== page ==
Soooo, I’d thought about what happens if I lose my key to my motorbike. And like all self-fulling prophesies, this one came through a few days ago. A good reason not to anticipate doom.
I had parked my bike next to the market and upon return, could not find my key.
A man nearby, seeing our fruitless search, came over, and talked with Trinh a bit to determine the problem. He returned a few minutes later with a Yamaha key for a motorbike similar to mine and voila, it worked, not perfectly, but it worked.
So, it was decided he’d drive with me 50 meters to the spot he anticipated a locksmith to be.
But alas, the locksmith cart turned out to be a watch cart.
Trinh had followed behind on foot and after more talk, new plan: we’d take the key and drive motorbike to a key cart.
Well, the search became ever wider and Trinh decided to go to the key cart woman she knew existed about 10 minutes away near her house. so that’s what we did that.
After looking and trying our borrowed key, that while it worked, was not perfect, she got another new similar key, which she tried in the both the ignition and seat locks.
She then got her metal rasp and started filing away on certain teeth, fine tuning the new key. Ten minutes later it worked (better than the key I lost) and she also made a duplicate for me.
I paid her 50,000 VCD or US$ 2.10
This entire process took less than an hour, on a Sunday no less and cost two bucks.
I ended up better than before and it happened because everyone was helpful and friendly.
Vietnam is a place that just works. They find a way to make a solution, usually a handmade solution.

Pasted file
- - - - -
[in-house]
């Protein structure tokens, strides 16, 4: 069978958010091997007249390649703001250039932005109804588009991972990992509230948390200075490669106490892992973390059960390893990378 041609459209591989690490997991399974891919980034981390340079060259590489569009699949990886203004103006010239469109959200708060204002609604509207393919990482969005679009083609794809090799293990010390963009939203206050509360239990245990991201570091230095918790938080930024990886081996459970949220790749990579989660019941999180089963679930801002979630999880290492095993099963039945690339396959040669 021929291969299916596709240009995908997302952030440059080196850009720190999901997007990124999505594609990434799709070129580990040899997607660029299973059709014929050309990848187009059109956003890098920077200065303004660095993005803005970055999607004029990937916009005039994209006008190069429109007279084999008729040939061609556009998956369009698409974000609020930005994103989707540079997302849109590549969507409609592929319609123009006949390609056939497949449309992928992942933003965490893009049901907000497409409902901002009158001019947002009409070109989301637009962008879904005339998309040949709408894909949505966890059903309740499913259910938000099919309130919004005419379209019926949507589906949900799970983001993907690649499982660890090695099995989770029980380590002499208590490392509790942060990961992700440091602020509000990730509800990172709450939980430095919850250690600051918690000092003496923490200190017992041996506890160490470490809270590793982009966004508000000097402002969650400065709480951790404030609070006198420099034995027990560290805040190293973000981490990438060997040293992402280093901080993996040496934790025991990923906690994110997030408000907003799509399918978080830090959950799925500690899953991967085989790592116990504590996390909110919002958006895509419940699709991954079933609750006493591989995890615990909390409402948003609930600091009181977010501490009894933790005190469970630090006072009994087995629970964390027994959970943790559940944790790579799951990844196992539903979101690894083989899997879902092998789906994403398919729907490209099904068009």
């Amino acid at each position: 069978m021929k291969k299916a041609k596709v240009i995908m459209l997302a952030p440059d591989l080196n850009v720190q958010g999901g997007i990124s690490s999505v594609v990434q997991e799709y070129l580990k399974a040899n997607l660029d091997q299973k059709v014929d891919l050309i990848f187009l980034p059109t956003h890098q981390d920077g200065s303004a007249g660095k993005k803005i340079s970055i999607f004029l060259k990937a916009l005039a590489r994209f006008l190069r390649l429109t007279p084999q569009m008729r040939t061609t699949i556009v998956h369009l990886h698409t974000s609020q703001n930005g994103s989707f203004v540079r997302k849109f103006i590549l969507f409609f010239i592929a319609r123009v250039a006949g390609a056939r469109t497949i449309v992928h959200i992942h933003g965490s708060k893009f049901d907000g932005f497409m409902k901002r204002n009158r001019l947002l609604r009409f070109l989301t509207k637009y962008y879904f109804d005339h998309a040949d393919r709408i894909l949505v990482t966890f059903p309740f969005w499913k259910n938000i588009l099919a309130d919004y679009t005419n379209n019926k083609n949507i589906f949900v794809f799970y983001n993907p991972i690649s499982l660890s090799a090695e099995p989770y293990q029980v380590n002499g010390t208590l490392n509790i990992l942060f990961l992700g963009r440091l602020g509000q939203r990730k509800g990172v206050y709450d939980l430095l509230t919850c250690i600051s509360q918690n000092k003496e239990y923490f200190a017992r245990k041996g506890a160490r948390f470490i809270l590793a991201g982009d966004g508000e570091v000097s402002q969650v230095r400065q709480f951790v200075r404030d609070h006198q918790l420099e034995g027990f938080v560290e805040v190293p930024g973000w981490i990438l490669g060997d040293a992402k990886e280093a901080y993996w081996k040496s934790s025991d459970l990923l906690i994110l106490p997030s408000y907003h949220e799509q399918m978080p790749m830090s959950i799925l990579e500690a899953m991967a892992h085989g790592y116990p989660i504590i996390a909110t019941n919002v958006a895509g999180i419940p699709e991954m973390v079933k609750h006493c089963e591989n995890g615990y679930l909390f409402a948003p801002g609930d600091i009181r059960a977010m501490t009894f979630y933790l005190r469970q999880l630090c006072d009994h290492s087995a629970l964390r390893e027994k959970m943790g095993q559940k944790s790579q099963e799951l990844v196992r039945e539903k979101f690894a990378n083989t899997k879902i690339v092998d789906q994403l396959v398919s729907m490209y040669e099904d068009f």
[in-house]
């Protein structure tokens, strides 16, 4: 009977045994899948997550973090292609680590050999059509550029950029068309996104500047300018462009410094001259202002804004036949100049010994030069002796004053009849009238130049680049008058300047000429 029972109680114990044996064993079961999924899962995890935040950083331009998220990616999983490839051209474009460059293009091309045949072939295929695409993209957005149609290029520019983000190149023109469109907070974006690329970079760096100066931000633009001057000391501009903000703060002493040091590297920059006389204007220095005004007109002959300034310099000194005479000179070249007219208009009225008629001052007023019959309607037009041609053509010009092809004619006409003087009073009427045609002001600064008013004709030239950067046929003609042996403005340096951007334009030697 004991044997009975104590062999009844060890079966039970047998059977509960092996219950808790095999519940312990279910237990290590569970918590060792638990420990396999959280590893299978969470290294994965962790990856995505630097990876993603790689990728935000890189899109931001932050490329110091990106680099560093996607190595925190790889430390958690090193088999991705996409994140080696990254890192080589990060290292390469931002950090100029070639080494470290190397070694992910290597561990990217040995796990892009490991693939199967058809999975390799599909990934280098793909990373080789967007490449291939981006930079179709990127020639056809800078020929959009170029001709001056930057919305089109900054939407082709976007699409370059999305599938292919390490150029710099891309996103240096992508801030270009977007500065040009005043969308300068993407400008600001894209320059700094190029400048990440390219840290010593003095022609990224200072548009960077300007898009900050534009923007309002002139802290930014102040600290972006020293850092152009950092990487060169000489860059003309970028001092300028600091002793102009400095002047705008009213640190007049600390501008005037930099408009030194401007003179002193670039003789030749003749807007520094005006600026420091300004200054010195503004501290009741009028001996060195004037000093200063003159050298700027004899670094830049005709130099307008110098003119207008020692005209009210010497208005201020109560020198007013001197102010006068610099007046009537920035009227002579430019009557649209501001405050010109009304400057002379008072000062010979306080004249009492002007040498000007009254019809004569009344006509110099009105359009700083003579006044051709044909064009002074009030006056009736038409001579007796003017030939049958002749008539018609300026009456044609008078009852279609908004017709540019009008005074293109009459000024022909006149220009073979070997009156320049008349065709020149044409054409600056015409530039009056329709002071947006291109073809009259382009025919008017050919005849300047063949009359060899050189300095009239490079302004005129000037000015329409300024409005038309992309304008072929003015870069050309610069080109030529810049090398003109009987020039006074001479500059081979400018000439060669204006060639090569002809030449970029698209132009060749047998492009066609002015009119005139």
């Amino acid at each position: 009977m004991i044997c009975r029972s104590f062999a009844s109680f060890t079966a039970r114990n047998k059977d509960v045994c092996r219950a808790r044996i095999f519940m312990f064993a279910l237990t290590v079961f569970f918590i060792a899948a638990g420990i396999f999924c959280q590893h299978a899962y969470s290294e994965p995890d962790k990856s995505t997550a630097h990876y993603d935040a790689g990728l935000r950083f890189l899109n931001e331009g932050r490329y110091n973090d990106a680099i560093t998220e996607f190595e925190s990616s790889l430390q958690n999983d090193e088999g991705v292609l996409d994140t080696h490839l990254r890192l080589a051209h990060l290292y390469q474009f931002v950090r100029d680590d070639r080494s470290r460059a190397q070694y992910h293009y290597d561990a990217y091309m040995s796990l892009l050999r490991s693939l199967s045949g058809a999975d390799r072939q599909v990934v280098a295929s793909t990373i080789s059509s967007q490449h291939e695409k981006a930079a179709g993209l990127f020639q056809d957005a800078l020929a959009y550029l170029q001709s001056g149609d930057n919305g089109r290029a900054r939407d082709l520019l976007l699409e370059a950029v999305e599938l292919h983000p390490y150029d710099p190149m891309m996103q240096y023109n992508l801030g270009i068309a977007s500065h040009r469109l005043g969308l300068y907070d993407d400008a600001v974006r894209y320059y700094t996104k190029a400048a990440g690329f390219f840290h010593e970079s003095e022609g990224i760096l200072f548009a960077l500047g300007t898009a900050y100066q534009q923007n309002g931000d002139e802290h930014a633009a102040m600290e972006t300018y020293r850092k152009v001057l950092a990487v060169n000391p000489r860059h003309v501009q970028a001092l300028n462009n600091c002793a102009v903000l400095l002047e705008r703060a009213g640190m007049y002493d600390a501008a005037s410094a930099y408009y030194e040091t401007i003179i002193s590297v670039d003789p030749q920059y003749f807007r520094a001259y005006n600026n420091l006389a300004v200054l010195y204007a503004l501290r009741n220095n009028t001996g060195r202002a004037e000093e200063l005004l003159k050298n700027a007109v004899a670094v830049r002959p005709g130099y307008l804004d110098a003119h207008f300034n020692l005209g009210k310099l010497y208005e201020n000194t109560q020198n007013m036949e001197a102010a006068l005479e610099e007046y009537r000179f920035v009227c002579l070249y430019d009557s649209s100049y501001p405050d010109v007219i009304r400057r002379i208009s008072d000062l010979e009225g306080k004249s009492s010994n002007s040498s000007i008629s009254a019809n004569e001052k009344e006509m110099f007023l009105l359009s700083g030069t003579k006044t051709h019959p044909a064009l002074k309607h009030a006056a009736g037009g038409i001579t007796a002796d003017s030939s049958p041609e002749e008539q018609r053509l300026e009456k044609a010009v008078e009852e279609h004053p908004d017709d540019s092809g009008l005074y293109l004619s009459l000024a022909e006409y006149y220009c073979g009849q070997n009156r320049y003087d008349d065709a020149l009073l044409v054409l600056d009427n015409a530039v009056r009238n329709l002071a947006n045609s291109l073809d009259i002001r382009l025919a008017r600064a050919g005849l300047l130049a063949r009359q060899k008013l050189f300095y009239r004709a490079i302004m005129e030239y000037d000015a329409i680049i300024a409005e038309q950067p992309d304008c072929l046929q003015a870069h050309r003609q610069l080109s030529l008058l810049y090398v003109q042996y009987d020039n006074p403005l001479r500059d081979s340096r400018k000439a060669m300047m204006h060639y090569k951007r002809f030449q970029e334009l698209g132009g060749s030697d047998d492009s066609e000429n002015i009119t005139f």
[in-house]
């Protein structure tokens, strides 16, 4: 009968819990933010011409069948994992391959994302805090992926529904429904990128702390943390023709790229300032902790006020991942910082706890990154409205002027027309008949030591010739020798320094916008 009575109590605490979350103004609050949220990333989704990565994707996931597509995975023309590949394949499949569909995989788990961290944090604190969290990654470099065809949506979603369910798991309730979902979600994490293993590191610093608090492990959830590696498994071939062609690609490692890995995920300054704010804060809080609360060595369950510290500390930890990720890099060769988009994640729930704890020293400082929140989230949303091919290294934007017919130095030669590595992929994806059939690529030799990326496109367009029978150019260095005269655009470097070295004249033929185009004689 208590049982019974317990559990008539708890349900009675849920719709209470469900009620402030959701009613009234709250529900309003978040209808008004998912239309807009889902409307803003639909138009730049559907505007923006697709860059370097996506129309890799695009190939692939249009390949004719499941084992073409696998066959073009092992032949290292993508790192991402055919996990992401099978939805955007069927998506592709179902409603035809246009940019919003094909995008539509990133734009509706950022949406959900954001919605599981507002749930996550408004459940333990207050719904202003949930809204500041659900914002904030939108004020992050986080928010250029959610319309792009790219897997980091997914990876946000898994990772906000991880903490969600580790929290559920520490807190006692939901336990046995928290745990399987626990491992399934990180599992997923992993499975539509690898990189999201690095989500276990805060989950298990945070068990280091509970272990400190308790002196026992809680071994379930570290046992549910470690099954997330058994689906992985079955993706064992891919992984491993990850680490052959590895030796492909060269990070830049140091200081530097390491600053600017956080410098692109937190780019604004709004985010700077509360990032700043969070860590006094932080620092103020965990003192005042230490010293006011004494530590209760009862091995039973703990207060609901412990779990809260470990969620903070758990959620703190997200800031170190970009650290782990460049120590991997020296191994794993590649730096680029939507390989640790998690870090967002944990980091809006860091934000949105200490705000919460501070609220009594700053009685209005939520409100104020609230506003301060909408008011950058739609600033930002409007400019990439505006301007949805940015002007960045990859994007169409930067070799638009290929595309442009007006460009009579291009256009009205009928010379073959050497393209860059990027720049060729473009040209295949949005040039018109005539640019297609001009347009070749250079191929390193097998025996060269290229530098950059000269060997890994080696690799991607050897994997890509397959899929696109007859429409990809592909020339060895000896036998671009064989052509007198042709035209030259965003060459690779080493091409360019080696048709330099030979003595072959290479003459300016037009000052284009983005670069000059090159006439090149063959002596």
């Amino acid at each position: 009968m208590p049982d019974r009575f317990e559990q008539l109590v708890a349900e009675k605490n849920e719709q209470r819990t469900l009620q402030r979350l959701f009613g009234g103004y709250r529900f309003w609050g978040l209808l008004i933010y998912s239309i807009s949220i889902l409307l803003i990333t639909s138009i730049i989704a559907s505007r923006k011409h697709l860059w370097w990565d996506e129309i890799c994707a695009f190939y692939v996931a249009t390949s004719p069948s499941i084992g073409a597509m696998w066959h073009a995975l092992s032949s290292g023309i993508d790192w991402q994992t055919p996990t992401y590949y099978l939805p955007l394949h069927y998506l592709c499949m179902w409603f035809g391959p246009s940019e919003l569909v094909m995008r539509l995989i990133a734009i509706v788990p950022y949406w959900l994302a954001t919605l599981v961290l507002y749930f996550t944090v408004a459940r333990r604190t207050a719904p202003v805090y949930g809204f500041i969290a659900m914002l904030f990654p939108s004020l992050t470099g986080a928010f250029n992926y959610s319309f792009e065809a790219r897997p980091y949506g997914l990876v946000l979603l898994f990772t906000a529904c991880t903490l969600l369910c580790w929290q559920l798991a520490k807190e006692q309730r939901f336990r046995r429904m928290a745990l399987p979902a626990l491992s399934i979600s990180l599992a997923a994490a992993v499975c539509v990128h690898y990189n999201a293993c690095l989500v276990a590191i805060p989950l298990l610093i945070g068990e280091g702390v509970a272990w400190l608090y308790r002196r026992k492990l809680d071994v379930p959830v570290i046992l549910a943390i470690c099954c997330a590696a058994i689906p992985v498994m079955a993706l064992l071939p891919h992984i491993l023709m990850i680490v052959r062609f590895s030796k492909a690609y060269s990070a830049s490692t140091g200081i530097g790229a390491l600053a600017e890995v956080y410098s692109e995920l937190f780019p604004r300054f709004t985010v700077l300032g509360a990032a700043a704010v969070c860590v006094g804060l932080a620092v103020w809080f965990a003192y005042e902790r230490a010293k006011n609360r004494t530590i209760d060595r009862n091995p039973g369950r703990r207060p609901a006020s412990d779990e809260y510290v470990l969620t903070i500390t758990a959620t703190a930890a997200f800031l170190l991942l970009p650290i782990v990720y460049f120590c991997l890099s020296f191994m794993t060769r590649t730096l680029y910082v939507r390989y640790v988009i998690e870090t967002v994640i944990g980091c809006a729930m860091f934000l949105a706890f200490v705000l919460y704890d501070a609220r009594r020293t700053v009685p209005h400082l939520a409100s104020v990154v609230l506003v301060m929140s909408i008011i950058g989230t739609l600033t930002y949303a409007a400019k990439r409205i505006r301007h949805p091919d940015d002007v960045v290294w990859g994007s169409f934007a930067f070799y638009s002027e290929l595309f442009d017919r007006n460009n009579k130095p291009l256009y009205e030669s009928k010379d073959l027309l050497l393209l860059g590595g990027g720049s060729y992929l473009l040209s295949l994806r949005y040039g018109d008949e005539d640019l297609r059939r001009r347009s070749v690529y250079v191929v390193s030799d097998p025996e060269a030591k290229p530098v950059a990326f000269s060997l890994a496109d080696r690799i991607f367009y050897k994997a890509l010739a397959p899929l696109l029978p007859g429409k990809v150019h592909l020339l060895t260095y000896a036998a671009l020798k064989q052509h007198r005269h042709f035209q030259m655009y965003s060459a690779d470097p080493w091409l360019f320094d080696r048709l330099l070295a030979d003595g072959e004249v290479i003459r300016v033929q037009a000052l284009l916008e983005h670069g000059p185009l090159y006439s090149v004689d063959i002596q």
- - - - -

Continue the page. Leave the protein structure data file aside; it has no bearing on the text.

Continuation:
I kept complaining about my motorbike seat, as I kept sliding forward into an uncomfortable position.
Trinh constantly reminded me that:
I was bigger than most Vietnamese
It is a 6 million Dong bike (US$ 287) and therefore don’t complain.
But if anything, I don’t have much tolerance for things that don’t work as they should.
So, when I mentioned the possibility of a new seat, I expected push-back, because if Trinh has learned, I do buy a lot of things I really don’t need. But this time, she agreed we’d stop and look.
Oh Boy, it was like Christmas. Though she had no idea how much a new seat would cost.
After our little ice cream stop, we stopped at a seat place.
Vietnam, Ho Chi Minh City at least, is full of little shops, store fronts, that specialize in one thing. In this case motorbike seats.
Thankfully, the lady running the place was dismissive of my current seat as soon as she saw it. That softened up Trinh right away so that it wasn’t just me wasting money.
Turned out the big discussion centered around color. Everyone assumed I wanted black, the standard color. But I had two goals in mind:
A better, more comfortable seat
A more distinctive seat, something different, since in the parking garage in my building, even knowing right where I left the bike, I have walked past it numerous times. So, I wanted something that stood out. A red bike, I was thinking red seat.
But that was not to be. They had many shades of red in different materials, but Trinh, ever practical, pointed out that if I make
the bike stand out, it will be a target of police.
Now since it is not still not clear to me if I can legally drive a motorbike with my NYS motorcycle license, I figured I better compromise here.
Thus, we ended up mostly black with a red front and back.
And it’s really comfortable.
This operation took about 20 minutes. They cut the fabric and sewed it to the new form core. Like almost everything I have seen in Vietnam, I was really impressed. I got a handmade, custom seat for 360,000 dong, (that’s US$15).
Yes, I am really happy. If only Dauntless was here, but then that’s another story.